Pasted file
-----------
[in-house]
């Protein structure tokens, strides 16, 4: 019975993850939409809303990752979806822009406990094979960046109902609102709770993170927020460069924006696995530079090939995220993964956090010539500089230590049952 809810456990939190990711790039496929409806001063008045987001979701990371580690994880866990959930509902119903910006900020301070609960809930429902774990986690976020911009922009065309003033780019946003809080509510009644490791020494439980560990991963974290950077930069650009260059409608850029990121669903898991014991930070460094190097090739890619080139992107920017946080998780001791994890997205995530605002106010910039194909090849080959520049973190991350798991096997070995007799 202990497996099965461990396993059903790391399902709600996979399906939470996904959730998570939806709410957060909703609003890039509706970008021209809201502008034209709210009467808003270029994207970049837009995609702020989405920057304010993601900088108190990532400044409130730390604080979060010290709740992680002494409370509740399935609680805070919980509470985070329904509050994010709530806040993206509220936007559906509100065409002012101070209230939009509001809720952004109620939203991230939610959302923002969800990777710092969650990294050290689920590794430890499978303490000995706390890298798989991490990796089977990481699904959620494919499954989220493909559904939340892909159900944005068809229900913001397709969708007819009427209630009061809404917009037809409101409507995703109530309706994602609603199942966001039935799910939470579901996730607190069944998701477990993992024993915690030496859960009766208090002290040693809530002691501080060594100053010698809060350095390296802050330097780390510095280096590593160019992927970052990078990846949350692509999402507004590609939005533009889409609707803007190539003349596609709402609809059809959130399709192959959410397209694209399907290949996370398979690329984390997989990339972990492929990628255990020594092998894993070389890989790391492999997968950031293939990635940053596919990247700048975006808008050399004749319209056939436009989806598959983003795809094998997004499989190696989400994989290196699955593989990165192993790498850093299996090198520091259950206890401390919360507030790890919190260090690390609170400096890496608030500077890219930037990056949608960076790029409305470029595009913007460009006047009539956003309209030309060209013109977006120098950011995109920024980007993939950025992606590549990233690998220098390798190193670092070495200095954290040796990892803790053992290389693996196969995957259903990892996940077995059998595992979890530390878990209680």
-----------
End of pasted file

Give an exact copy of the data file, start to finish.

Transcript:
[in-house]
């Protein structure tokens, strides 16, 4: 019975993850939409809303990752979806822009406990094979960046109902609102709770993170927020460069924006696995530079090939995220993964956090010539500089230590049952 809810456990939190990711790039496929409806001063008045987001979701990371580690994880866990959930509902119903910006900020301070609960809930429902774990986690976020911009922009065309003033780019946003809080509510009644490791020494439980560990991963974290950077930069650009260059409608850029990121669903898991014991930070460094190097090739890619080139992107920017946080998780001791994890997205995530605002106010910039194909090849080959520049973190991350798991096997070995007799 202990497996099965461990396993059903790391399902709600996979399906939470996904959730998570939806709410957060909703609003890039509706970008021209809201502008034209709210009467808003270029994207970049837009995609702020989405920057304010993601900088108190990532400044409130730390604080979060010290709740992680002494409370509740399935609680805070919980509470985070329904509050994010709530806040993206509220936007559906509100065409002012101070209230939009509001809720952004109620939203991230939610959302923002969800990777710092969650990294050290689920590794430890499978303490000995706390890298798989991490990796089977990481699904959620494919499954989220493909559904939340892909159900944005068809229900913001397709969708007819009427209630009061809404917009037809409101409507995703109530309706994602609603199942966001039935799910939470579901996730607190069944998701477990993992024993915690030496859960009766208090002290040693809530002691501080060594100053010698809060350095390296802050330097780390510095280096590593160019992927970052990078990846949350692509999402507004590609939005533009889409609707803007190539003349596609709402609809059809959130399709192959959410397209694209399907290949996370398979690329984390997989990339972990492929990628255990020594092998894993070389890989790391492999997968950031293939990635940053596919990247700048975006808008050399004749319209056939436009989806598959983003795809094998997004499989190696989400994989290196699955593989990165192993790498850093299996090198520091259950206890401390919360507030790890919190260090690390609170400096890496608030500077890219930037990056949608960076790029409305470029595009913007460009006047009539956003309209030309060209013109977006120098950011995109920024980007993939950025992606590549990233690998220098390798190193670092070495200095954290040796990892803790053992290389693996196969995957259903990892996940077995059998595992979890530390878990209680």